Healthy, well-nourished women who breastfeed while pregnant don’t seem to increase their risk of delivering prematurely, miscarrying, or having a low-birth-weight baby, the authors of a new research review conclude.
But Gemma Lopez-Fernandez of Corporacio Sanitaria Parc Tauli in Barcelona, Spain, and colleagues write in the journal Women and Birth that more research is needed on the implications of nursing during pregnancy for mothers and children’s health.
While many women will decide to wean after getting pregnant, it is not uncommon for women to continue to nurse, Melissa Kotlen, an international board-certified lactation consultant based in New York, told Reuters Health in a telephone interview.
“If you’re healthy, you’re low risk, you’re not on bedrest, there’s really no problem with continuing to nurse while you’re pregnant,” Kotlen said. “Most of these moms end up tandem nursing once the baby’s born anyway.”
But even pediatricians and obstetricians can fall prey to unproven but common beliefs about nursing during pregnancy, Kotlen added, for example that nipple stimulation will trigger the release of oxytocin and bring on labor prematurely, or that nursing during pregnancy will deplete a mother’s nutritional stores.
To investigate these and other potential risks of breastfeeding in pregnancy, Lopez-Fernandez and her team reviewed 19 studies published between 1990 and 2015 and including a total of about 6,300 women.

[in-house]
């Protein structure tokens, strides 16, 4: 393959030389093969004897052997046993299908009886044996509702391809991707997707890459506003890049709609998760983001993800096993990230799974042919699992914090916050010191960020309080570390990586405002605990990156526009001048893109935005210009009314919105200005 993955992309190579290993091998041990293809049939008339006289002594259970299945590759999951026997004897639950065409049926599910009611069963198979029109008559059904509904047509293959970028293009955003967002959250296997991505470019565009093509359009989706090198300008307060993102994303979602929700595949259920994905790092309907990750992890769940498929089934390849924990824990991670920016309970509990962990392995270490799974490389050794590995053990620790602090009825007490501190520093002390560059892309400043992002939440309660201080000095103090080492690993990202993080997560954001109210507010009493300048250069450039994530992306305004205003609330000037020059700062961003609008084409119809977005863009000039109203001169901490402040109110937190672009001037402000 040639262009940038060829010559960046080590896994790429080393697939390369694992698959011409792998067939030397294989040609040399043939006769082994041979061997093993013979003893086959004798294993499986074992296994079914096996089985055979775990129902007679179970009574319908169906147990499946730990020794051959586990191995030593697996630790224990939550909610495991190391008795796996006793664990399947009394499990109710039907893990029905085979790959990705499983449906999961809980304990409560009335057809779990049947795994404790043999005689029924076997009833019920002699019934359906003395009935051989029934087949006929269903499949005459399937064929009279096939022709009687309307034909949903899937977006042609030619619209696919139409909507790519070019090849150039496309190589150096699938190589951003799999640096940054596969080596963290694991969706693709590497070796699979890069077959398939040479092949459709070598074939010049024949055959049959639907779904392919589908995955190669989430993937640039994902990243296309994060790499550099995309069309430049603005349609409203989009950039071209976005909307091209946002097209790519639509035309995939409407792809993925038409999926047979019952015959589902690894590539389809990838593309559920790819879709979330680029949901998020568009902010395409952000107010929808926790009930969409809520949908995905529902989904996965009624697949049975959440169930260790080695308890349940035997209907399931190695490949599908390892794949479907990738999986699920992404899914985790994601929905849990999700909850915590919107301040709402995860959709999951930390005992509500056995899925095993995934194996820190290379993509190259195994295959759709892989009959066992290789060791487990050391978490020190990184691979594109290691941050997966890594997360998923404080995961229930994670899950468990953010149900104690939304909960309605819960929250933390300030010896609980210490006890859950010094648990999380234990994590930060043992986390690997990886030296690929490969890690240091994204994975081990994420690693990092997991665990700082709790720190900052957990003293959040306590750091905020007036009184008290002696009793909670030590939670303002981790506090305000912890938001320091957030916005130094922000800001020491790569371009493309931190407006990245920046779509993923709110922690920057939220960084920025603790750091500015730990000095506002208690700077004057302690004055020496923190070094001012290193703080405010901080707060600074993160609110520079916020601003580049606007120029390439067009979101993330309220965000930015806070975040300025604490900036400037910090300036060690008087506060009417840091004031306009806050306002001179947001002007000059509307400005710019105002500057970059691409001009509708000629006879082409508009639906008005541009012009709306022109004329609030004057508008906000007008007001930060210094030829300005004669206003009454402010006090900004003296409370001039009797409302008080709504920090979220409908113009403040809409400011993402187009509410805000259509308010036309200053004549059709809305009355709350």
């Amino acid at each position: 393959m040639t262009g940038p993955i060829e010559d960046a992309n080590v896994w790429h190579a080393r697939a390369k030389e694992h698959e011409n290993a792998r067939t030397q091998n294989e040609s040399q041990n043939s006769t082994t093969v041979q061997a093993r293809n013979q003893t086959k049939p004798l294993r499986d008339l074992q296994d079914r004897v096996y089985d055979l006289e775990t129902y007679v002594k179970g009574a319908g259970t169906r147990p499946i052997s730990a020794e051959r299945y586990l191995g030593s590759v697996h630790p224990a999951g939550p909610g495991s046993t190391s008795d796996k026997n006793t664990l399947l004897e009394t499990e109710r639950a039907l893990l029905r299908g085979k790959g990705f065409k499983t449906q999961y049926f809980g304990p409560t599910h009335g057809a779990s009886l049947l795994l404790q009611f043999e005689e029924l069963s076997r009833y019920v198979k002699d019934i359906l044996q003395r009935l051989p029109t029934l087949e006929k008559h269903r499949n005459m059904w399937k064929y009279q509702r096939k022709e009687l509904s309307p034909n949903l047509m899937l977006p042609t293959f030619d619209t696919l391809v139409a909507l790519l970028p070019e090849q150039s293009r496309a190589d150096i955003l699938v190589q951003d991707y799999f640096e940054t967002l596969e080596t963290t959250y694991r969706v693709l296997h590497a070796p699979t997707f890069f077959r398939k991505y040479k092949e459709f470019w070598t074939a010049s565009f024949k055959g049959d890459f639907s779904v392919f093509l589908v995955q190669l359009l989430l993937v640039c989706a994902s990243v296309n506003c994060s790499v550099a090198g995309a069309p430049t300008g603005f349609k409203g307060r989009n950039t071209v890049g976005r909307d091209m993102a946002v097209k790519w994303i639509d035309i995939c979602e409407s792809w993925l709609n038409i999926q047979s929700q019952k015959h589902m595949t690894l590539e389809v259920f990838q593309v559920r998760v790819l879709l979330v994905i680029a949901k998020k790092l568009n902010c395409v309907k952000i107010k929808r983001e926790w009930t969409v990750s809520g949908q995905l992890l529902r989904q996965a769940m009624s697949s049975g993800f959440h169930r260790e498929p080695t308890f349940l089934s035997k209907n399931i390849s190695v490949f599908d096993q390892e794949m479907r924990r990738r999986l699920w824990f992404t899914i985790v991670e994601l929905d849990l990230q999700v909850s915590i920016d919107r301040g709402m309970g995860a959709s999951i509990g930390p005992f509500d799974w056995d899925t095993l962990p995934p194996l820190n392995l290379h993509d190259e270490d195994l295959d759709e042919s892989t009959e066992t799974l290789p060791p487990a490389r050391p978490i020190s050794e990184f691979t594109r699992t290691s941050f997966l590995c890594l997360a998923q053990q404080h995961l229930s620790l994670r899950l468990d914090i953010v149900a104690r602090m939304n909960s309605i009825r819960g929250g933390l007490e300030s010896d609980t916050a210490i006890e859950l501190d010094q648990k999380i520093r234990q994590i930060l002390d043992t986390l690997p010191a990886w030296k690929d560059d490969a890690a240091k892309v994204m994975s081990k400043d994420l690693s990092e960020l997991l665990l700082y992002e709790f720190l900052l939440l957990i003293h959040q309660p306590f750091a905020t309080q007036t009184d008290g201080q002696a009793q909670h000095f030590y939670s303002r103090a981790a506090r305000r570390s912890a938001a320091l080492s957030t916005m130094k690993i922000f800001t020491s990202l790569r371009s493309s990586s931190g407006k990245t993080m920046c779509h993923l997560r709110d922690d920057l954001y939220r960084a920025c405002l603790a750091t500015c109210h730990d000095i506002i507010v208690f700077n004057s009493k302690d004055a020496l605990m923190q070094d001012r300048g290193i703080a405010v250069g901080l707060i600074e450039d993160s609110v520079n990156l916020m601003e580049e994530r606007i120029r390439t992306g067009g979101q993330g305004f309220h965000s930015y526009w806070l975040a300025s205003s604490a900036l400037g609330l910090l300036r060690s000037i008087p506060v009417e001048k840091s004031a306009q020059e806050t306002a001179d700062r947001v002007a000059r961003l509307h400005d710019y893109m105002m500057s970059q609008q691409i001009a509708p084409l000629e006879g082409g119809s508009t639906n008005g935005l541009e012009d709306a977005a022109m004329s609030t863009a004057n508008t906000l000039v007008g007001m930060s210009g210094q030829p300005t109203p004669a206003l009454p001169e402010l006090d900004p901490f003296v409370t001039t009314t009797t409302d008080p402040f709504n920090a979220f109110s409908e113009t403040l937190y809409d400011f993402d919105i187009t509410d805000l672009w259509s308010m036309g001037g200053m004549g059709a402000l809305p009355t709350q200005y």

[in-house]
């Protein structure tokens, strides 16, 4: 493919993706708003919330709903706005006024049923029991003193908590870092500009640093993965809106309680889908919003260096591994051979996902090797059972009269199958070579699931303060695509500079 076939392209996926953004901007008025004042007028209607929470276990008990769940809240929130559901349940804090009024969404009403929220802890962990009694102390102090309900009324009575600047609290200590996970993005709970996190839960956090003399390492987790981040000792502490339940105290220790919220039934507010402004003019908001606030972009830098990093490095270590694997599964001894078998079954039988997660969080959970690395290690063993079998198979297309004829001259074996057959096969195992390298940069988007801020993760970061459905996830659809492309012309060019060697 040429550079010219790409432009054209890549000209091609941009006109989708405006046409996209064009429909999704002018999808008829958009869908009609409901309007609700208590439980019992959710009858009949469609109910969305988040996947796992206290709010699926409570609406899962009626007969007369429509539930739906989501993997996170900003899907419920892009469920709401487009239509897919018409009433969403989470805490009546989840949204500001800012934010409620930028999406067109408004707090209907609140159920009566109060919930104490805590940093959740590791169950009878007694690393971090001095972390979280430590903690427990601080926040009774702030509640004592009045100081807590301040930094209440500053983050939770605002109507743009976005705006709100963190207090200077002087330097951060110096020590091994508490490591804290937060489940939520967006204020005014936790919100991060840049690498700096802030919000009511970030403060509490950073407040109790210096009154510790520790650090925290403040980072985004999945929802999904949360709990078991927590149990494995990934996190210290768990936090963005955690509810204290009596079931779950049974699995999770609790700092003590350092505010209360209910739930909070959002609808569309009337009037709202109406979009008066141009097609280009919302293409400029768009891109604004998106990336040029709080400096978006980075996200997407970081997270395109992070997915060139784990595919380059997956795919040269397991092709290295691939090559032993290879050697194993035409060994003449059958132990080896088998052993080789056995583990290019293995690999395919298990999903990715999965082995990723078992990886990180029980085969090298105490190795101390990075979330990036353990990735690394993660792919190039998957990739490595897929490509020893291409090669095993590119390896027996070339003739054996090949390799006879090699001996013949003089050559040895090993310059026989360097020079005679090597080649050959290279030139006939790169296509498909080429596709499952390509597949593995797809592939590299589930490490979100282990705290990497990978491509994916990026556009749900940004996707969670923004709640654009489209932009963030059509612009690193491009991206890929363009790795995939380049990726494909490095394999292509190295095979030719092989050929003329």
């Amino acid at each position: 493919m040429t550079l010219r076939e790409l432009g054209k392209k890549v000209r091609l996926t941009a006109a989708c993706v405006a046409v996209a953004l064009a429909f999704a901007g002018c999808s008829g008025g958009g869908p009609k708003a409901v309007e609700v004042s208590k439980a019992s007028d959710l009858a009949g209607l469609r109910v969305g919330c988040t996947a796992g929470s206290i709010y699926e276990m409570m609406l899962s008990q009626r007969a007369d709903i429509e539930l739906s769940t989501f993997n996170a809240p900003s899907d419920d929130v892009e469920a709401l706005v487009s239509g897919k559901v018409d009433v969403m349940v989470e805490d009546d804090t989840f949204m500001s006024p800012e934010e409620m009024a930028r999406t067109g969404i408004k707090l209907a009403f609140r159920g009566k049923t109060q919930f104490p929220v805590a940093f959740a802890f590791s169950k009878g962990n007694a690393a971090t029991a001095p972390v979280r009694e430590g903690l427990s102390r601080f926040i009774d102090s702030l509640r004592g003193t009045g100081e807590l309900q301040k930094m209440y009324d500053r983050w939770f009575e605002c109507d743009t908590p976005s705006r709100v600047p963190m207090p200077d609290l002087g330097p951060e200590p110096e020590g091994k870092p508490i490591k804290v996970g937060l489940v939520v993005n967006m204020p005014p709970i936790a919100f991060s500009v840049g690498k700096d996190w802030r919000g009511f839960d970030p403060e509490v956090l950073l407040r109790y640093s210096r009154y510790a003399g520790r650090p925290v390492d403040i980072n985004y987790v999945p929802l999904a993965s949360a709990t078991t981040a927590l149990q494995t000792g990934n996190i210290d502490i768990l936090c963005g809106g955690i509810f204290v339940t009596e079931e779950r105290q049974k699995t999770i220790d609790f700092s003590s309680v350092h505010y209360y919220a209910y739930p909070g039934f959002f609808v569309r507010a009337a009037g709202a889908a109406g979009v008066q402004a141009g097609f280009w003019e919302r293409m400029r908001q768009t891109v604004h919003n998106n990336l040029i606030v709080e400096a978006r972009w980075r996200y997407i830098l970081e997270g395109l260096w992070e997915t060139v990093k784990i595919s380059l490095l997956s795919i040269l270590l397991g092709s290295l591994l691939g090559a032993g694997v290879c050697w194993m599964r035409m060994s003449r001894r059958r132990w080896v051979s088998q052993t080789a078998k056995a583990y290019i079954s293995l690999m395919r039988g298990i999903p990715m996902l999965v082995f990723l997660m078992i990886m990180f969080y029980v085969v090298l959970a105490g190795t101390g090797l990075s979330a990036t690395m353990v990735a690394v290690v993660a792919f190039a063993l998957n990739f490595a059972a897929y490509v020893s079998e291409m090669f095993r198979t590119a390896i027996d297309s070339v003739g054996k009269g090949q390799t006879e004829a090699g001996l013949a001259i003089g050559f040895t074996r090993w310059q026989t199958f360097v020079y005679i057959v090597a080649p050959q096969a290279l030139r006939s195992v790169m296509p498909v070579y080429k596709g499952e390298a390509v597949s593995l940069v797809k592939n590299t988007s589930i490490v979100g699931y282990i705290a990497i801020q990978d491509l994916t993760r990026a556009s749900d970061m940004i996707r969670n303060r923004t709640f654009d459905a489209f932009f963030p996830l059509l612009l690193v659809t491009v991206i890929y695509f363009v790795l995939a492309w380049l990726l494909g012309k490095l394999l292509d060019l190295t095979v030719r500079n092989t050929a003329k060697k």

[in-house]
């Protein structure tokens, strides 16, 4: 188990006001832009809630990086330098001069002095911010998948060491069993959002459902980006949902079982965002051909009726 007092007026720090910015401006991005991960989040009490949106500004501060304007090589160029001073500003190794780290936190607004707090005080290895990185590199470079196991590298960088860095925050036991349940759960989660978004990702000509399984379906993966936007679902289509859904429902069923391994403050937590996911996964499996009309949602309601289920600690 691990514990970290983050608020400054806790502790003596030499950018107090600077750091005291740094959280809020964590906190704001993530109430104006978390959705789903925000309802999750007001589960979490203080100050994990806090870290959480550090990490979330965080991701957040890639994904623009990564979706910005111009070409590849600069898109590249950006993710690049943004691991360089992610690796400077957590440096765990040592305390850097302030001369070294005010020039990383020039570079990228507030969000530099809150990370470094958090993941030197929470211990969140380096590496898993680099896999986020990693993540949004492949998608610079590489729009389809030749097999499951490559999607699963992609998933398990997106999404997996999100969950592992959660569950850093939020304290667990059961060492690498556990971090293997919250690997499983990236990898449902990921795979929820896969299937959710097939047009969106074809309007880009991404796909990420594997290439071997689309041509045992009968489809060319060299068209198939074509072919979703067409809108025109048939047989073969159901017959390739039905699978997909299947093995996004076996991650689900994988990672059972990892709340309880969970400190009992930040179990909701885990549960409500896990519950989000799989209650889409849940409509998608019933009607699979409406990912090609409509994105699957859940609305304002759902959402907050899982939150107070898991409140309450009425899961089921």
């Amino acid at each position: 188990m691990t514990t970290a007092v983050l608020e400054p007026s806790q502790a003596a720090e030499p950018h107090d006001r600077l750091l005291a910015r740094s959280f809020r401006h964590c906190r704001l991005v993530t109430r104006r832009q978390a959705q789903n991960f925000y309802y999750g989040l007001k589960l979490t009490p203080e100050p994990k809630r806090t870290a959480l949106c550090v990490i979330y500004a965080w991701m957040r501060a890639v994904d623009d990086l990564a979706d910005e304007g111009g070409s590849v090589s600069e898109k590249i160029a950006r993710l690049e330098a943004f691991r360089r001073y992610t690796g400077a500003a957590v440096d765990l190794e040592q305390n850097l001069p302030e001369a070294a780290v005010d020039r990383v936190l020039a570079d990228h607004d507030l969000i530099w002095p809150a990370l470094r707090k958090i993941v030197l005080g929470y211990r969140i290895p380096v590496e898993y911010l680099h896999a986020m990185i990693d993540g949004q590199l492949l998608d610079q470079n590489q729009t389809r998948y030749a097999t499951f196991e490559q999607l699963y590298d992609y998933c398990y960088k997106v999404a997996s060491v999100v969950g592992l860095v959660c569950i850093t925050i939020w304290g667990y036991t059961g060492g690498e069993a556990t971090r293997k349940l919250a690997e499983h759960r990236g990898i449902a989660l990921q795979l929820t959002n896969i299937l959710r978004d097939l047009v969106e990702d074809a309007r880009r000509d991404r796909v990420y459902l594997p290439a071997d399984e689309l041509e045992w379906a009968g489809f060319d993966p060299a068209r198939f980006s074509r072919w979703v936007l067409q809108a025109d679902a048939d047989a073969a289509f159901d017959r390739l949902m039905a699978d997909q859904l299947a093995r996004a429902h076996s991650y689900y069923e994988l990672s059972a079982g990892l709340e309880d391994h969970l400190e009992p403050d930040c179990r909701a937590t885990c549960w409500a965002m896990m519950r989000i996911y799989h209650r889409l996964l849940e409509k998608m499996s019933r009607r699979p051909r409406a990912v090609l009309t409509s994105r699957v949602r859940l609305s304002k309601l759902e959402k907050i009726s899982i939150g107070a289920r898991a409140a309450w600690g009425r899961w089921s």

They found some evidence that women who nursed during pregnancy gained less weight, had fewer fat reserves and lower levels of hemoglobin – the molecule in red blood cells that carries oxygen. But the reviewers note that most research on the issue was done in the developing world.
The investigators found no support for the idea that breastfeeding women were more likely to deliver prematurely or to miscarry. Evidence on the effects of nursing during pregnancy on fetal and infant growth, as well as on the growth of the nursing child, was mixed.
Mothers who become pregnant while nursing should not be overly concerned about their nutritional status, as long as they are eating and drinking well, Kotlen said. “Your body knows exactly what it needs to take in. If you’re pregnant and you’re nursing, your body is going to know very quickly you need to eat a little bit more and you need to drink a little more.”
Lopez-Fernandez was not available for an interview by press time.
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